Moving on, let’s take a look at Wall Street’s analyst calls interpreted for you before the market opens.
It’s basically a quick summary of a few biggest analyst calls with a short excerpt of an analyst’s report.
Take note that this is NOT a summary of ALL the analyst calls.
So, you might NOT see the stocks that you are holding or are currently on your watch list right now.
If you want to stay informed of any change in analyst ratings on the stocks that you are watching, then there are good stock research and analysis platforms such as Stock Rover and Seeking Alpha, where you get ALL the financial data and ratings in one place.
In addition to analyst calls, you also get investment recommendations from CNBC’s “Follow the Pro”.
These are stock recommendations by various investment banks and their analysts.
By the way, most of these articles have attention-grabbing headlines such as this one “Buy these global clean energy stocks, UBS says, forecasting one to rise 50%”.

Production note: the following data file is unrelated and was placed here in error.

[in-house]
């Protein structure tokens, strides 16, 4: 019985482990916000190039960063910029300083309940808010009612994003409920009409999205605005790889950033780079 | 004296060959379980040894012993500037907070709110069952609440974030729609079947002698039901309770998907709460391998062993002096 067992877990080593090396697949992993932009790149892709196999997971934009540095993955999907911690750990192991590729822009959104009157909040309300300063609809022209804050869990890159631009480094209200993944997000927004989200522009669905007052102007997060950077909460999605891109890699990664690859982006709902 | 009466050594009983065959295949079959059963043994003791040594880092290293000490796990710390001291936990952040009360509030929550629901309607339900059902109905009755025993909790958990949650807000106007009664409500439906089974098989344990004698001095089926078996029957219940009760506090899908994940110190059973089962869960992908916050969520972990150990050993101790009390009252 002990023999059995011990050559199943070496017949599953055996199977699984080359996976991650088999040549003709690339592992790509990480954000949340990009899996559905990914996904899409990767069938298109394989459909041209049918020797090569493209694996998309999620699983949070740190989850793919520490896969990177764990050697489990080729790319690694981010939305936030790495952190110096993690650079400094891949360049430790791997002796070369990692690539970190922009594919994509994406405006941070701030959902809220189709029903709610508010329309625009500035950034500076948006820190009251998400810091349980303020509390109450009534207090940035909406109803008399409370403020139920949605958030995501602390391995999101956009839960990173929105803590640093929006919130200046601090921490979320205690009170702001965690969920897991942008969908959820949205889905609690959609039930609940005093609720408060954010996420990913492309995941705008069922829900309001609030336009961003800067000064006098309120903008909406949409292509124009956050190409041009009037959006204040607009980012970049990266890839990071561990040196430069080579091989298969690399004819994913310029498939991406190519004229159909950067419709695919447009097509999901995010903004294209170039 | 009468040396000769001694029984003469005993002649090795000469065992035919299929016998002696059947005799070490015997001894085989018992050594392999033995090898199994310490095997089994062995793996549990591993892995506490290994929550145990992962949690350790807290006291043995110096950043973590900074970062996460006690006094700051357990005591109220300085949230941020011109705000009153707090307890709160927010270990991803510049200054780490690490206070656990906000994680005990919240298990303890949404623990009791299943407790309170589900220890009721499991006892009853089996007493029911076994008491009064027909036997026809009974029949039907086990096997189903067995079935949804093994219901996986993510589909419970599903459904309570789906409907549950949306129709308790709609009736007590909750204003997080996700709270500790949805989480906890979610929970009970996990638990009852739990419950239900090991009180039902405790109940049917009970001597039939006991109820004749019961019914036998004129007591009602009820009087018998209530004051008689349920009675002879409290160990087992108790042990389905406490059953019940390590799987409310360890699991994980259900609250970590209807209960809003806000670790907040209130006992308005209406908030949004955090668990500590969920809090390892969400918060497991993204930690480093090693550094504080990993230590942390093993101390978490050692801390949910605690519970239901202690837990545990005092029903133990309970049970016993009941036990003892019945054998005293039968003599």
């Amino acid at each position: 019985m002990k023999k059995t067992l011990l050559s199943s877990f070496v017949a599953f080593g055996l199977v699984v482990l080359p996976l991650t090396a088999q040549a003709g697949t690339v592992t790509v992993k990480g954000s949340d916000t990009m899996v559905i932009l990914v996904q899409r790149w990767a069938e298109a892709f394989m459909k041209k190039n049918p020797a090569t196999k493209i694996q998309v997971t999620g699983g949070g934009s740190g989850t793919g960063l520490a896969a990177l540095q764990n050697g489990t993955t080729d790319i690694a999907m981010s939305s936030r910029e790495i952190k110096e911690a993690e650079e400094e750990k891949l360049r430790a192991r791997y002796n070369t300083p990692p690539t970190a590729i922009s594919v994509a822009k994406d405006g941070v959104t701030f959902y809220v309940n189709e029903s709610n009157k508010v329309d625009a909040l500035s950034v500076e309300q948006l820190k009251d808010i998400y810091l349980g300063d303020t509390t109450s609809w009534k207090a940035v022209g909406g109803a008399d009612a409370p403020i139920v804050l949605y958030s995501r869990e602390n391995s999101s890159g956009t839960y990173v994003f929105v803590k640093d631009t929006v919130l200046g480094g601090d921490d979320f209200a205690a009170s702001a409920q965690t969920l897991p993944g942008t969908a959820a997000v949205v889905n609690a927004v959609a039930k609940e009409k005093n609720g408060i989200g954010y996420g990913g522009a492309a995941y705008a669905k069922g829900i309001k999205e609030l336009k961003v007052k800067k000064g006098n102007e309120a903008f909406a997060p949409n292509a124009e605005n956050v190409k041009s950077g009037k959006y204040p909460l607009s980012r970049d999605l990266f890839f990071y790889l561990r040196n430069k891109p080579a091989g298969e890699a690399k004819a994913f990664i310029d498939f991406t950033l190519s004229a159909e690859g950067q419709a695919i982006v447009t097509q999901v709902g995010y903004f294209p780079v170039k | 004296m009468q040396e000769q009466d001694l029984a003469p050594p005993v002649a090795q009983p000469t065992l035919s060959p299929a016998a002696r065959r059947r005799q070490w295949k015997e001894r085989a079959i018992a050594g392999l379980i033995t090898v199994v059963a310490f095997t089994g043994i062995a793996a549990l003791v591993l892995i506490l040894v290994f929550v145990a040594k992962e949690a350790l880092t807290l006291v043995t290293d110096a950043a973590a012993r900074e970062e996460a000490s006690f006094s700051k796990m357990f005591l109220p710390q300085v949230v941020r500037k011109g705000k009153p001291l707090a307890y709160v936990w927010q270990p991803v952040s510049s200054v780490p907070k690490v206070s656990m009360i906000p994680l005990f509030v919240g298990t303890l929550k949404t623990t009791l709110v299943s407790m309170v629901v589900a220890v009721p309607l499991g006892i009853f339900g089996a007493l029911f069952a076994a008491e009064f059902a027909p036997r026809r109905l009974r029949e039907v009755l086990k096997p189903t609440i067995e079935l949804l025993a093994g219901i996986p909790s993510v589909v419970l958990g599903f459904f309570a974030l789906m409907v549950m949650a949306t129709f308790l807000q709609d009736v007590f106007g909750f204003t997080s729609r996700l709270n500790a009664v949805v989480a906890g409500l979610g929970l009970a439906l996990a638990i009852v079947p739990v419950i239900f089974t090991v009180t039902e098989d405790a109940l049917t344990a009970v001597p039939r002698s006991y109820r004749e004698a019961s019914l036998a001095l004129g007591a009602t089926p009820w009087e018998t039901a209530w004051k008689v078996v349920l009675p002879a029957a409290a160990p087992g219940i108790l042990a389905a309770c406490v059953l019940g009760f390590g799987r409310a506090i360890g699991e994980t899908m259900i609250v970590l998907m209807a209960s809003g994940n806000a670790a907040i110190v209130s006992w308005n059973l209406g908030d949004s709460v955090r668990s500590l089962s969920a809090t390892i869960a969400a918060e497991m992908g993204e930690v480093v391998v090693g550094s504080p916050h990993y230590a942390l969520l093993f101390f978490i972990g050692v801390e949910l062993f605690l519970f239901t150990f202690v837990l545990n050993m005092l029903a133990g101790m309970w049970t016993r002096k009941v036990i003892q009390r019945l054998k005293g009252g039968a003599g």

The nice thing about “Follow the Pro” is that you get quite a lot of stock ideas from them.
The downside is that you might get overwhelmed with all the stock ideas thrown at you.
Are you going to follow their recommendation and buy all of them?
Because there is no in-depth analysis and explanation for their stock recommendations.
To make a good investment decision, you still need to do your own research and analysis.
Another key offering of CNBC Pro is its interviews with company CEOs and fund managers called “Pro Talk”.
So, can you get any useful and actionable information from these interviews?
The thing with the interviews with company CEOs is that they would mostly paint a very rosy picture of their companies.
That’s why I prefer annual reports because numbers are unbiased.
As for fund manager interviews, I quite like them because it’s useful to know the top players’ views on the market and also their investment ideas.
Next, you also get access to Mike Santoni’s notes.
It is basically a daily notebook of Mike Santoli, CNBC’s senior markets commentator, with ideas about trends, stocks, and market statistics.
There’s nothing too special about this.
I believe you could get this kind of information from other major financial news outlets as well.
Lastly, let’s look at the CNBC Pro Stock Deep Dive.
The articles give you an in-depth analysis of an individual stock.
For example, the most recent article is on Walmart after its latest earnings report and released investment plans.
The style of writing is very similar to the free articles you read on CNBC.
Basically, it lists out a few key points for its reasoning on why Walmart’s sell-off is an opportunity for investors willing to be a little patient: